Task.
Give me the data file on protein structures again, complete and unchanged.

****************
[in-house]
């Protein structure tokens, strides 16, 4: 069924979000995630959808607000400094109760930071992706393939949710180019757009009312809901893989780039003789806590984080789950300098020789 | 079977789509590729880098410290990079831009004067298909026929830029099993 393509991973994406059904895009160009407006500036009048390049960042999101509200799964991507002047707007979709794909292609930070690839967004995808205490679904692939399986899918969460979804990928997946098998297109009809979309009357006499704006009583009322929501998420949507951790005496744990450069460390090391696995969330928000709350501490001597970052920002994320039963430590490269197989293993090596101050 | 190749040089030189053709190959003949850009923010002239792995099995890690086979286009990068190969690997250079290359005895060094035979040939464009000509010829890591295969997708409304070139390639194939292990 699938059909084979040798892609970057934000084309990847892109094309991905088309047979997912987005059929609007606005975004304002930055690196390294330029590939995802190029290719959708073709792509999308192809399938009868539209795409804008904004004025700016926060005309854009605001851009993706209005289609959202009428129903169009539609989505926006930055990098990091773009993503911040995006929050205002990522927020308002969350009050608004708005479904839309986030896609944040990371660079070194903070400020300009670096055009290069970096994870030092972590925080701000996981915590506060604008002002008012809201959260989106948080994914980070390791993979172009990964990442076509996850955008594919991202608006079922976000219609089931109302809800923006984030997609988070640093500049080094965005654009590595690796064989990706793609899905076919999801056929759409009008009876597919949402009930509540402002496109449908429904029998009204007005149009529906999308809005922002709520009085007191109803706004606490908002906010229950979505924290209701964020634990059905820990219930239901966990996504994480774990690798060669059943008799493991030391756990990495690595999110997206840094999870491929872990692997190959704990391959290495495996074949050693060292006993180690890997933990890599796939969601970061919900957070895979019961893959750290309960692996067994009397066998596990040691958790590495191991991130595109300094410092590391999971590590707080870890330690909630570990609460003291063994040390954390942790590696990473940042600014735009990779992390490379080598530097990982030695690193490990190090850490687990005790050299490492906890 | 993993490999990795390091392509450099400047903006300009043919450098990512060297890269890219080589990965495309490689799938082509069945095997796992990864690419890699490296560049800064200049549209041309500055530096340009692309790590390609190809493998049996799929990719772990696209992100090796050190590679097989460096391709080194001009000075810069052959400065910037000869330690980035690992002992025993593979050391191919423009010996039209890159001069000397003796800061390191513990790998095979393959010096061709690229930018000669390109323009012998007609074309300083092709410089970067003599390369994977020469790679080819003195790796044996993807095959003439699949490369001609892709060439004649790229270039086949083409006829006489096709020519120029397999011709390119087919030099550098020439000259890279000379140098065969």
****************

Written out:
[in-house]
């Protein structure tokens, strides 16, 4: 069924979000995630959808607000400094109760930071992706393939949710180019757009009312809901893989780039003789806590984080789950300098020789 | 079977789509590729880098410290990079831009004067298909026929830029099993 393509991973994406059904895009160009407006500036009048390049960042999101509200799964991507002047707007979709794909292609930070690839967004995808205490679904692939399986899918969460979804990928997946098998297109009809979309009357006499704006009583009322929501998420949507951790005496744990450069460390090391696995969330928000709350501490001597970052920002994320039963430590490269197989293993090596101050 | 190749040089030189053709190959003949850009923010002239792995099995890690086979286009990068190969690997250079290359005895060094035979040939464009000509010829890591295969997708409304070139390639194939292990 699938059909084979040798892609970057934000084309990847892109094309991905088309047979997912987005059929609007606005975004304002930055690196390294330029590939995802190029290719959708073709792509999308192809399938009868539209795409804008904004004025700016926060005309854009605001851009993706209005289609959202009428129903169009539609989505926006930055990098990091773009993503911040995006929050205002990522927020308002969350009050608004708005479904839309986030896609944040990371660079070194903070400020300009670096055009290069970096994870030092972590925080701000996981915590506060604008002002008012809201959260989106948080994914980070390791993979172009990964990442076509996850955008594919991202608006079922976000219609089931109302809800923006984030997609988070640093500049080094965005654009590595690796064989990706793609899905076919999801056929759409009008009876597919949402009930509540402002496109449908429904029998009204007005149009529906999308809005922002709520009085007191109803706004606490908002906010229950979505924290209701964020634990059905820990219930239901966990996504994480774990690798060669059943008799493991030391756990990495690595999110997206840094999870491929872990692997190959704990391959290495495996074949050693060292006993180690890997933990890599796939969601970061919900957070895979019961893959750290309960692996067994009397066998596990040691958790590495191991991130595109300094410092590391999971590590707080870890330690909630570990609460003291063994040390954390942790590696990473940042600014735009990779992390490379080598530097990982030695690193490990190090850490687990005790050299490492906890 | 993993490999990795390091392509450099400047903006300009043919450098990512060297890269890219080589990965495309490689799938082509069945095997796992990864690419890699490296560049800064200049549209041309500055530096340009692309790590390609190809493998049996799929990719772990696209992100090796050190590679097989460096391709080194001009000075810069052959400065910037000869330690980035690992002992025993593979050391191919423009010996039209890159001069000397003796800061390191513990790998095979393959010096061709690229930018000669390109323009012998007609074309300083092709410089970067003599390369994977020469790679080819003195790796044996993807095959003439699949490369001609892709060439004649790229270039086949083409006829006489096709020519120029397999011709390119087919030099550098020439000259890279000379140098065969």